Lesson 4: Grace That Justifies

In our ecclesiastical region there are priests who don’t baptize the children of single mothers because they weren’t conceived in the sanctity of marriage. These are today’s hypocrites. Those who clericlize the church. Those who separate the people of God from salvation.

– Pope Francis

Devotion: Read Galatians 3:1-14, 23-29. Paul is upset with the church at Galatia because they are teaching that Gentiles must be circumcised before they are allowed to be baptized. Paul believes requiring one of the “works of the law” nullifies the central teaching of justification by faith. Anytime we tell someone they must perform a particular action in order to be made righteous, be part of the covenant community, or receive forgiveness, we return to the idea that good works (“works of the law”) save us, not faith in Jesus. Why is it so tempting for church leaders to set requirements? What are some common “works” which churches require of people before allowing them to be baptized or join? How do we teach the importance of baptism or tithing if we do not make them requirements? Is it good or bad for a congregation to require newcomers to take classes before they are baptized? What do you believe people must do to be considered “children of God through faith? (3:26)?

Personal Worship Option: Pray for those wounded by the Church. If you have been wounded by someone in the Church, pray for strength to forgive them as God forgives you.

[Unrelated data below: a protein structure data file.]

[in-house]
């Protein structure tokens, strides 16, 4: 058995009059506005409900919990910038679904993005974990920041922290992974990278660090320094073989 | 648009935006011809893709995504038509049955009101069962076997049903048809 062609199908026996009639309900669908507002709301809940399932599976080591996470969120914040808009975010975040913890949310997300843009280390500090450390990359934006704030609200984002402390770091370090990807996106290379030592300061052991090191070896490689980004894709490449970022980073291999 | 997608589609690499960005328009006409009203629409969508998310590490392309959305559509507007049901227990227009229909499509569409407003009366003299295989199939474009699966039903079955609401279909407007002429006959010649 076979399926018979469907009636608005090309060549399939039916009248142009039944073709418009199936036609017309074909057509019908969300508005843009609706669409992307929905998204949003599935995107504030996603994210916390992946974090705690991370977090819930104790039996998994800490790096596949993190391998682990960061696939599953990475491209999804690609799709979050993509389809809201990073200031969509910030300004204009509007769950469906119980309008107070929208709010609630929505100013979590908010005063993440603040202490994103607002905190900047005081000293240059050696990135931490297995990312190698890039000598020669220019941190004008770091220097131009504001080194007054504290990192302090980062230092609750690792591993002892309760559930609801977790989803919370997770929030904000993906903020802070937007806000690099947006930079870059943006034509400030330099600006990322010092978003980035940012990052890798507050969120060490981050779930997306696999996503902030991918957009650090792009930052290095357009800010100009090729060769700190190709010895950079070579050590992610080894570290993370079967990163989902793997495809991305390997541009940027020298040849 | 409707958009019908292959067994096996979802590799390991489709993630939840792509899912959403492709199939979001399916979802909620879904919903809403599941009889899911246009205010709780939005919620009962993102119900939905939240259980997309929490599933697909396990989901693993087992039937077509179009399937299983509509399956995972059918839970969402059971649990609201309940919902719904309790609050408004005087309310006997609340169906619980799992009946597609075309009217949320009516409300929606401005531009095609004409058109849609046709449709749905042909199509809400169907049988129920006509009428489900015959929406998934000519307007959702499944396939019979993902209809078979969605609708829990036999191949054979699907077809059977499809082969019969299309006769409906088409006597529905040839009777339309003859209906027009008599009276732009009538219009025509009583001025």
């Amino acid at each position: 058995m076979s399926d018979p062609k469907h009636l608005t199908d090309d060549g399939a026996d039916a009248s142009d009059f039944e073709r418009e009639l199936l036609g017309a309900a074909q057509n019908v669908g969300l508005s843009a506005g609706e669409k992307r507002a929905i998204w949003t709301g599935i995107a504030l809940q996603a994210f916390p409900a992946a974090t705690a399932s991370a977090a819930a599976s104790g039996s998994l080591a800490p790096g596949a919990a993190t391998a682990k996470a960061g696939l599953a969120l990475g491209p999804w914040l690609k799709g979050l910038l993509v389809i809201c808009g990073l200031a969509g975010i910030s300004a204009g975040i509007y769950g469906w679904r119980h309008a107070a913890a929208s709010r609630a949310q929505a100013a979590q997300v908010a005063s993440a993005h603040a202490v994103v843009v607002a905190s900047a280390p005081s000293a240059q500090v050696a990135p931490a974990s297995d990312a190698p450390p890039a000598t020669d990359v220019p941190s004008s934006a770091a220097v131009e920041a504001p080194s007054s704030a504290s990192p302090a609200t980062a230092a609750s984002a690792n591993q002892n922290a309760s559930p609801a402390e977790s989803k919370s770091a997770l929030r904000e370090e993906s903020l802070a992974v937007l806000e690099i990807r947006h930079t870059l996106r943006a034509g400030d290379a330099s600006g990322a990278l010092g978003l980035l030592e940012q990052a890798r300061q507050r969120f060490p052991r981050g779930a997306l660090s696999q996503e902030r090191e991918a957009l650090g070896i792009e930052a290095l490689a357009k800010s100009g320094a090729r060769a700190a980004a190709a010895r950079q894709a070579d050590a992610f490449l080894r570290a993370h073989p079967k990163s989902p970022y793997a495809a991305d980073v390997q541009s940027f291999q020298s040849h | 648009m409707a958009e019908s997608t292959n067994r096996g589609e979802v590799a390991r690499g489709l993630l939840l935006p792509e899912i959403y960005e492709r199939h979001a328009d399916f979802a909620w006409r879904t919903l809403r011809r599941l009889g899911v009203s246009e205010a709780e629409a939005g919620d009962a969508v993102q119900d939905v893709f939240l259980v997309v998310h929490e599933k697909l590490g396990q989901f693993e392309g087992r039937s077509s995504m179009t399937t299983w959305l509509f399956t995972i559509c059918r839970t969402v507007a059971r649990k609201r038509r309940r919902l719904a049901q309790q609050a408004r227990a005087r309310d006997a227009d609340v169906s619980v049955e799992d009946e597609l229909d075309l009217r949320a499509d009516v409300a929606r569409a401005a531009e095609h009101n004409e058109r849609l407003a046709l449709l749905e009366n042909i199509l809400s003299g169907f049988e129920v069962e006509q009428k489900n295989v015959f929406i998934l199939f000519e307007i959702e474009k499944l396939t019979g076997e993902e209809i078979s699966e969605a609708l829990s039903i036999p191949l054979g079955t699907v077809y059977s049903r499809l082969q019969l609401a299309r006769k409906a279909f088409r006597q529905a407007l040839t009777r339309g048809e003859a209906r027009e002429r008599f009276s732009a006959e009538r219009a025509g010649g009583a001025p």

Dig A Little Deeper:

3:2 Paul asks the Galatians to reflect on their experience with the Spirit, and then he quotes scripture. We are to draw on scripture, tradition, reason, and experience to understand faith. What are the dangers of excluding experience? Reason? Tradition? Scripture?  

3:3 “Flesh” specially refers to circumcision, but also includes other demands of the Law.

3:6 In these verses, Paul uses the same arguments he made in yesterday’s Romans 4 reading.

3:8 The covenant God establishes with Abraham comes long before the Law, and prophetically anticipates the “good news” of Jesus Christ. Since justification by faith is prior to and superior to the Law, so faith in God remains intact now that the Law has fulfilled.

3:11 Paul quotes Habakkuk 2:4. The goal is not conformity but faith in God. Keeping the law is not bad, but it can be superficial, leading to the false belief that obedience earns salvation. This belief results in pride, which is the opposite of faith in what God is doing through Jesus.

3:13 Scholars disagree on the meaning of “the curse of the law.” It might mean the Law 1) creates a impossible burden to fulfill; 2) prevents expansion of God’s activity into the Gentile world, which works against God’s promise to Abraham (Gen 12:3); or 3) Israel’s disobedience to the covenant, bringing a promised curse (Deut 28:1, 15-68; 30). Some believe Paul does not have any specific image in mind but is tying together various points about justifying faith by arguing Jesus’ sacrifice also fulfills the Deuteronomy 21:23 image of bearing a curse for us.   

3:24 “Disciplinarian” refers to a household assistant, often a slave, who cared for minor children. The implication is the law is there to prevent as much sin as possible for a designated period of time, until the child is mature enough to know what to choose. So, the purpose of the Law is to make us aware of our sin and provide a step-by-step path back to God when we did sin. However, now that Christ has come, we find justifying grace through faith.

3:27 Baptism is the sign that God’s grace is available and can be worn as a garment. Since justification by faith is available to everyone, all people of faith are descendants of Abraham and united as one, regardless of our outward differences.

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